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Guide To Japanese Air Purifiers

Guide To Japanese Air Purifiers

Guide To Japanese Air Purifiers

Air purifiers  (空気清浄機/くうき せいじょう き/kuuki seijyou ki ) improve the air quality in your home or office by filtering out pollutants like dust, smoke, pet dander, and pollen. Some air purifiers in Japan also double as humidifiers (加湿器/かしつき/kashitsuki).

With Spring underway, you may be searching for an air purifier. This is true especially if you suffer from hay fever (kafunshou /花粉症/かふんしょう) or have other allergies (アレルギー/あれるぎー/arerugi-).

Use this guide to learn how to master the controls of your air purifier and for tips on how to maximize its efficiency.

Master The Air Purifier Controls

This infographic displays the controls for an air purifier that is also a humidifier. Controls on air purifiers vary by brand and model. Please use this infographic for reference only.

*** Guide to Japanese Air Purifiers ***


Choose an air purifier based on the size of the room where it will primarily be used. This will typically be denoted in tatami mat (畳/じょう/jyou) size (e.g. 6 畳, 14畳).

Put your air purifier in a large room to maximize efficiency.

Place your air purifier near a doorway. The coming and going of people with cause dust on the floor to rise up and into the filter.

Use with a fan or air conditioner to calculate dust particles in the direction of the air purifier.

Stop viruses and pollen by putting an air purifier in your home’s entrance way or genkan (玄関/げんかん).

To rid your home of cigarette smoke, put a small air purifier on your table or counter.

Clean and change filters regularly, just as you would with an air conditioner.

If your air purifier is also a humidifier, fill the water tank regularly.

Leave your air purifier on all day for best usage. This will cost around 200 yen a month, or more.

*** Guide to Japanese Air Purifiers ***

Top Selling Air Purifiers in Japan

If the choice of air purifiers in Japan is overwhelming, here’s a look at three top-selling machines. Remember to refer to our shopping in Japan article to make sure you get the best deals. And, if you love collecting points, make sure you read our guide to points and point cards in Japan before you spend some major yen on an air purifier.


Guide To Japanese Air PurifiersFor an air purifier without all the bells and whistles, you can’t go wrong with this motion activated. space-saving air purifier by Iris Ohyama. This tower air purifier comes with a HEPA filter.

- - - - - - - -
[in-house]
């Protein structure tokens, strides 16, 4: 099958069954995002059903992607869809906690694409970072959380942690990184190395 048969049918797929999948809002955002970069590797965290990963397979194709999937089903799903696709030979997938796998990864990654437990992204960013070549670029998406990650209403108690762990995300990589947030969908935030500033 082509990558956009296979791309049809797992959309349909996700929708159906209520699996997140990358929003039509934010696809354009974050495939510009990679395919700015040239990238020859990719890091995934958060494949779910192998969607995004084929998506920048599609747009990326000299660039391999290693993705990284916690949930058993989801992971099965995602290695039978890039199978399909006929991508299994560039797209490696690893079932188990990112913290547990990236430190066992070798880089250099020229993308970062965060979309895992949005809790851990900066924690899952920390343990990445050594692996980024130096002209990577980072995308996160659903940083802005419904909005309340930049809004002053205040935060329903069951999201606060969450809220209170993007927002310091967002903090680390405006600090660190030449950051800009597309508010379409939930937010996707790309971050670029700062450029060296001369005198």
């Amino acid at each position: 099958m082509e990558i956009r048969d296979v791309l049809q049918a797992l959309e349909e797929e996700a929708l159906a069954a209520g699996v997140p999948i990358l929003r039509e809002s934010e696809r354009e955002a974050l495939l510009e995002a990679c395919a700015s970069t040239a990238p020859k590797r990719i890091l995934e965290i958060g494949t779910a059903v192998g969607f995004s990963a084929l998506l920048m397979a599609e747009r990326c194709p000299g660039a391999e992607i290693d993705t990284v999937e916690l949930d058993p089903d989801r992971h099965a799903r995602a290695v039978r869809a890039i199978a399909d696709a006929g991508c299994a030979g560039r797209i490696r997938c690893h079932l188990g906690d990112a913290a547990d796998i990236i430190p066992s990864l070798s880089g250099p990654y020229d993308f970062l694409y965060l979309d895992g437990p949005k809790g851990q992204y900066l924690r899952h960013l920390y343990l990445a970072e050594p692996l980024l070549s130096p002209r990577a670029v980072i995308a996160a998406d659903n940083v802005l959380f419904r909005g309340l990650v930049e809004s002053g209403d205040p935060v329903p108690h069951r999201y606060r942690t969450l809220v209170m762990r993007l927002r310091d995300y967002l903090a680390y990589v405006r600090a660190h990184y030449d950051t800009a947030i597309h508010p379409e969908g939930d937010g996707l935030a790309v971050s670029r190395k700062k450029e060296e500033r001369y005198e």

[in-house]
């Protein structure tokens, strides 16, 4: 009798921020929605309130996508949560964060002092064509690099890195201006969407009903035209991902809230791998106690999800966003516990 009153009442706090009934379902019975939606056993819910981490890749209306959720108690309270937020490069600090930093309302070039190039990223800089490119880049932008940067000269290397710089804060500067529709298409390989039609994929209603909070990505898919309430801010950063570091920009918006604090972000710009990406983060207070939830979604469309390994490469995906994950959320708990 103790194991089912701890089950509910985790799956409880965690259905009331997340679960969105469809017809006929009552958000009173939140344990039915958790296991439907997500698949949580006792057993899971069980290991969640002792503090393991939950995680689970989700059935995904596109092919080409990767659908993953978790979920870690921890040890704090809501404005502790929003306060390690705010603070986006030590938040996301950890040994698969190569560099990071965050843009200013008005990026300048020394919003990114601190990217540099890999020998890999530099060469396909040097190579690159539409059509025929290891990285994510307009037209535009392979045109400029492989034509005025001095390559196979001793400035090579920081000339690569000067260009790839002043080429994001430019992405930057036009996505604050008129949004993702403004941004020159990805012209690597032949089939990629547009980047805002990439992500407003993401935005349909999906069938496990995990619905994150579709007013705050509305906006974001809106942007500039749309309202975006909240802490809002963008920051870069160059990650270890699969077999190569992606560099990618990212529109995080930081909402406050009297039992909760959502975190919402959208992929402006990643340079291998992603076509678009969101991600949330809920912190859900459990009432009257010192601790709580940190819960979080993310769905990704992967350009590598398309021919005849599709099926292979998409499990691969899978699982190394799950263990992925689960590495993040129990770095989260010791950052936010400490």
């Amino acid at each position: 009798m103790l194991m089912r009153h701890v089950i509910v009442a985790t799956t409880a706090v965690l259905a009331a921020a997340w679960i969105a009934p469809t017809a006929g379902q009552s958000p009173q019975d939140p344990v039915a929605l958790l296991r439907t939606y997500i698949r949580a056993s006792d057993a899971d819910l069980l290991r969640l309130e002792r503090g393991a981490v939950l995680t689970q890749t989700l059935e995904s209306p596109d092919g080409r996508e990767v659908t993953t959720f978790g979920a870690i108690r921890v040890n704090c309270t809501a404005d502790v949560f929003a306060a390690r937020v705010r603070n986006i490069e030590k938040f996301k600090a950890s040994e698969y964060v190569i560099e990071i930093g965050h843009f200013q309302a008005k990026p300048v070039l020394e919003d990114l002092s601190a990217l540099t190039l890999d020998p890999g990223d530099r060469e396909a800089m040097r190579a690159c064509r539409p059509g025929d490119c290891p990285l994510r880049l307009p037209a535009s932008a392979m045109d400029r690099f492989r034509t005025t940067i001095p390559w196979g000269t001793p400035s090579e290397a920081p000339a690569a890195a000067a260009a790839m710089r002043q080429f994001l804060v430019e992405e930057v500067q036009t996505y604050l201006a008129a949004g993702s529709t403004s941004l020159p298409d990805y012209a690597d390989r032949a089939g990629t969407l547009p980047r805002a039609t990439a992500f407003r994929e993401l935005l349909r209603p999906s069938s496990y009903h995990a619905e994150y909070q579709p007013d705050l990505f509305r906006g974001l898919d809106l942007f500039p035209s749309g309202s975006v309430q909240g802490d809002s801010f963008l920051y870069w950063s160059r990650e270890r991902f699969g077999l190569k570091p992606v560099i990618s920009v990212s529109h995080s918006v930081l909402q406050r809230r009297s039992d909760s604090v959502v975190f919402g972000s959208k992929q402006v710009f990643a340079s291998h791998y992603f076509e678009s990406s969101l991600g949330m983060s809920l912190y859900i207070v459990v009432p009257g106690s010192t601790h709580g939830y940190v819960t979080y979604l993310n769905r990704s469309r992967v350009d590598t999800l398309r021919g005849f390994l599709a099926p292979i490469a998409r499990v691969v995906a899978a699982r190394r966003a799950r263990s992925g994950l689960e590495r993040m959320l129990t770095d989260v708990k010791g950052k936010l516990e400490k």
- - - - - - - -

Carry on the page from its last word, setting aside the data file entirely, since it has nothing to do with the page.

Iris Ohyama Pollen Air Purifier – Available on Amazon Japan – 4,900 yen

Guide To Japanese Air PurifiersWatch enough Japanese TV and you’re bound to see this one on an infomercial. This air purifier removes large particles like pollen and microscopic particles such as PM 2.5. Use it as a humidifier and its four different settings (pollen, high temperature, dryness, and rainy season) help you comfortably deal with the change of seasons in Japan.


Sharp Plasmacluster – Available on Amazon Japan – 19,800 yen


Guide To Japanese Air PurifiersUsing Panasonic’s Nanoe technology also removes house dust through a floor-level vent. This model from Panasonic does not function as a humidifier. However, its special sensors are designed to react to specific irritants. It detects cigarette smoke, body odor, and the smell of household rubbish.


Panasonic Nanoe Air Purifier –  Available on Amazon Japan – Black 30,800 Or White 29,485

Guide To Japanese Air Purifiers

Please see our top-rated posts on surviving spring and the rainy season in Japan:

Top 10 Ways to Survive Hay Fever (kafunsho) Season in Japan

Japan House Mold Fighting Products- How to Prevent Mold in Japan

How to Use an Air Conditioner in Japan – Functions, Tips and Repairs

Rainy Days in Tokyo with Kids

Japan Rainy Season Survival Items – Top Ten Must Have Japanese Products


Guide To Japanese Air Purifiers


Written by: Teni Wada. American by birth, Japanese by choice, and traveler at heart. Tokyo-based content creator who enjoys browsing combini shelves for limited edition drinks and snacks. Discover her travel adventures and life as a first-time mom on her lifestyle blog babykaiju.com and Instagram @wadateni.



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